frame have same AE value.

T4.15 Using unit load method and strain energy method, determine the deflection and slope of
point C of the uniform beam shown in Figure T4.15.

T4.16 Using unit load method and strain energy method, determine the deflection at the center of
the beam shown in Figure T4.16 under the distributed load w.

T4.17 Using unit load method and strain energy method, determine the deflection and rotation of
the point B of the beam shown in Figure T4.17. The beam is carrying a uniformly distributed load,
w over the entire length.

T4.18 Using unit load method and strain energy method, determine the deflection under the load
W and horizontal displacement of roller at D of the rigid-jointed plane frame shown in Figure T4.18.

T4.19 Using unit load method and strain energy method, determine the deflection at the center of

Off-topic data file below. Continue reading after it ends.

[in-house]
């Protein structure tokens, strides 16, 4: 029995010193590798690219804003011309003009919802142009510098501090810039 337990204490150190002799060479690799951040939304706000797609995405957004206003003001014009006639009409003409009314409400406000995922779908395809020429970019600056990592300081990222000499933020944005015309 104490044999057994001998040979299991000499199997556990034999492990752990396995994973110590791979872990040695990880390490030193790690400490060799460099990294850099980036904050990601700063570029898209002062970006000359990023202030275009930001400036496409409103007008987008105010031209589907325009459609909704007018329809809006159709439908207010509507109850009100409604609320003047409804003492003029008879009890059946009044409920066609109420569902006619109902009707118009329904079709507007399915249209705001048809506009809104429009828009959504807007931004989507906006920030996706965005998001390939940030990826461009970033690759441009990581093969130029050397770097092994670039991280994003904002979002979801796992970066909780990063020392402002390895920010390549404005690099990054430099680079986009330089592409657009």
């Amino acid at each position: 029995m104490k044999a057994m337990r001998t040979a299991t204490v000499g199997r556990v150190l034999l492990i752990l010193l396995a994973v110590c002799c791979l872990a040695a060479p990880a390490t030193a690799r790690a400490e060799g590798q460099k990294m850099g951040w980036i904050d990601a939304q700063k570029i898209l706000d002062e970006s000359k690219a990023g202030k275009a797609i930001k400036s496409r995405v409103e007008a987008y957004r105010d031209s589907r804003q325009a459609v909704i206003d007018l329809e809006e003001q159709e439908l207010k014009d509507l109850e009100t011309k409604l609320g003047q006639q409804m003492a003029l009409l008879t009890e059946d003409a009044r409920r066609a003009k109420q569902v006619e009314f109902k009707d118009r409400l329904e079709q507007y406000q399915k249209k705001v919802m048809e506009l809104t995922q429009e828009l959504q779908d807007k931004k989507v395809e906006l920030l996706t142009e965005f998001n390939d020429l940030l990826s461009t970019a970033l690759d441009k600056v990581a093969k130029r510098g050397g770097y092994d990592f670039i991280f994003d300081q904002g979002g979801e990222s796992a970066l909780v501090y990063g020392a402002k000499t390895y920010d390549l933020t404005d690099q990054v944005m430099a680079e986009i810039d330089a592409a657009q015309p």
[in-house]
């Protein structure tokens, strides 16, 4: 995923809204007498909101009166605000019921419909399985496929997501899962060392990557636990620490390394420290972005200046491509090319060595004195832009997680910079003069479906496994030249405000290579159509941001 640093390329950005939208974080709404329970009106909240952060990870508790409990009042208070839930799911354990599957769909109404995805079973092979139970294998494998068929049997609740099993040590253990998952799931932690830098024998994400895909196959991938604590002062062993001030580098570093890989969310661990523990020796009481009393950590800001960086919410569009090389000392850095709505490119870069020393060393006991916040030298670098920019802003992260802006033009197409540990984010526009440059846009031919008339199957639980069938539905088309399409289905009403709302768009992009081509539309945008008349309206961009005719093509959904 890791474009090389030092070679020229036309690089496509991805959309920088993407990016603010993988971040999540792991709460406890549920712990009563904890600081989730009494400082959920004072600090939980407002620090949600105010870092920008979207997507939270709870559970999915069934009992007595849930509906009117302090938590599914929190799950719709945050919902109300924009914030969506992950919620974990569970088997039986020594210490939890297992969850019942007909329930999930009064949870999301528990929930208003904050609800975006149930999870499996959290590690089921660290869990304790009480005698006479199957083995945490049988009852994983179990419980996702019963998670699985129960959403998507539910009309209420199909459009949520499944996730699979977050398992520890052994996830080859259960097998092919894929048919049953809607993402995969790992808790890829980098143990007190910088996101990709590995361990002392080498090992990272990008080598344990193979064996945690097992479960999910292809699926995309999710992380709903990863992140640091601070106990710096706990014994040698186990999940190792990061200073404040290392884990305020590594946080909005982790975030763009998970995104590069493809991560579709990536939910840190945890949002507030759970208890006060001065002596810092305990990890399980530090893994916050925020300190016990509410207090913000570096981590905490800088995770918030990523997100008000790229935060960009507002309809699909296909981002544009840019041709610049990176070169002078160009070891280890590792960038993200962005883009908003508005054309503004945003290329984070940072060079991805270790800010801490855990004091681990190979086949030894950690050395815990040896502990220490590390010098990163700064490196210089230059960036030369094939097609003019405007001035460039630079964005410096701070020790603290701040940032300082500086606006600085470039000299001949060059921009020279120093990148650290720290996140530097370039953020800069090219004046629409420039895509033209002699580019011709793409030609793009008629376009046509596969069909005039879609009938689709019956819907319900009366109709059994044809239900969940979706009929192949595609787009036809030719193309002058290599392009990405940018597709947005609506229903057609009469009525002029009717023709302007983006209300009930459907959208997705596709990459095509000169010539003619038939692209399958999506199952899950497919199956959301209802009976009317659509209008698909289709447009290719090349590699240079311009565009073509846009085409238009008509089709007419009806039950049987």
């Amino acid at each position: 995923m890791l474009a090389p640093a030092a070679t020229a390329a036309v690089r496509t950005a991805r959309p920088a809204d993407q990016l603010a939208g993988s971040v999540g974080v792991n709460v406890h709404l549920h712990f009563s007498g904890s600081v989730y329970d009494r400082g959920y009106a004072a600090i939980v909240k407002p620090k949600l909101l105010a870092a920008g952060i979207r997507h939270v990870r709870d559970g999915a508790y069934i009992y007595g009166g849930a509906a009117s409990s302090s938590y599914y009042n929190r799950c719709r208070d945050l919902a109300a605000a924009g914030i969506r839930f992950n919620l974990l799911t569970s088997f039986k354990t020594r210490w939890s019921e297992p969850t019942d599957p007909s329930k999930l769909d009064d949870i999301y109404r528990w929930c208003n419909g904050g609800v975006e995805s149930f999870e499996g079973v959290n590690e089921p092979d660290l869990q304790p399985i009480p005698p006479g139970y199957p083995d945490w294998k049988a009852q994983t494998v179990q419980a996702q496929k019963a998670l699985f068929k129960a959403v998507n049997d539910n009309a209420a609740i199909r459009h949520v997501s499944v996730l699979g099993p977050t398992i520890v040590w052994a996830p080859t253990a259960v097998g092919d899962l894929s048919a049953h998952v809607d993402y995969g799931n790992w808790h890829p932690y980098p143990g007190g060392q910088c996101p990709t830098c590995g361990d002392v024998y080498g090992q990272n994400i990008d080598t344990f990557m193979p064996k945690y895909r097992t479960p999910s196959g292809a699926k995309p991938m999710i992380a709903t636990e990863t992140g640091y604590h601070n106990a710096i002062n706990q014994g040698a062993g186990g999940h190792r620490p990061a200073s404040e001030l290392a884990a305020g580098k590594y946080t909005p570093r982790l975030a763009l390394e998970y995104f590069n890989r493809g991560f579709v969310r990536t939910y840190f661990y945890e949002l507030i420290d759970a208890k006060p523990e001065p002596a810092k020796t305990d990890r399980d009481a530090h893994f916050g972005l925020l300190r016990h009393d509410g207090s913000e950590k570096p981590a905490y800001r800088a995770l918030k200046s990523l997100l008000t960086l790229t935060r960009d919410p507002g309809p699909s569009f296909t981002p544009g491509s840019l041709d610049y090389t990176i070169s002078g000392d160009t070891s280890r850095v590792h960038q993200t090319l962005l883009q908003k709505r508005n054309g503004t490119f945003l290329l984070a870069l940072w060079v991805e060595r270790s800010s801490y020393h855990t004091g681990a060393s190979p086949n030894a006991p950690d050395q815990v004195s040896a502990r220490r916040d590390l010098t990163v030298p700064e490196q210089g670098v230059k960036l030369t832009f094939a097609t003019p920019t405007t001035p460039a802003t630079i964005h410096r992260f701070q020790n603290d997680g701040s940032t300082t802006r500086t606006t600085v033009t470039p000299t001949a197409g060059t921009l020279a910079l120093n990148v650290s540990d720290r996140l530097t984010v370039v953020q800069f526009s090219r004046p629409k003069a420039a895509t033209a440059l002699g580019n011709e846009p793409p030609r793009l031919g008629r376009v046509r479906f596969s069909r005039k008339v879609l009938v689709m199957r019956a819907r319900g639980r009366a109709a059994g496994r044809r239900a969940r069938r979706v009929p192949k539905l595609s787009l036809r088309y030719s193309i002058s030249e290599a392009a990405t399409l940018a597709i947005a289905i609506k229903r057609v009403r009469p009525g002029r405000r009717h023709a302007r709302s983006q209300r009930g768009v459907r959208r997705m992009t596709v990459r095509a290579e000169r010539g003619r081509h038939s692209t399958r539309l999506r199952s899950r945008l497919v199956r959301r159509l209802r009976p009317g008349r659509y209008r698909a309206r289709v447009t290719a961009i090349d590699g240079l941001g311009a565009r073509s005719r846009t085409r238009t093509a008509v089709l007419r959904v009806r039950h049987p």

AB and horizontal displacement of roller at C of the rigid-jointed plane frame shown in Figure
T4.19.

T4.20 Verify the Maxwell-Betti Law of reciprocal displacements for the structures in Figure T4.20.
The required direction 1 and 2 are marked on the structures.

Figure T4.20
Recap
In this course you have learnt the following
You have learned some tutorial problems related to this module.
Answers of tutorial problems
and

T4.1

T4.2

and

T4.3

and

T4.4

T4.5

(i)

and

T4.6
T4.7

T4.8

T4.9

and

(ii)

T4.10

T4.11

T4.12

T4.13

T4.14

T4.15

T4.16

T4.17
T4.18

T4.19

T4.20

(a)

(b)

(c)

(d)

Module 5 : Force Method - Introduction and applications


Lecture 1 : Analysis of Statically Indeterminate Beams
Objectives
In this course you will learn the following
Introduction to statically indeterminate structure.

Analysis of statically indeterminates beam using moment area and conjugate beam method.
To demonstrate the application of moment area and conjugate beam method through illustrative
examples.
5.1 Introduction
A strucure in which the laws of statics are not sufficient to determine all the unknown forces or moments is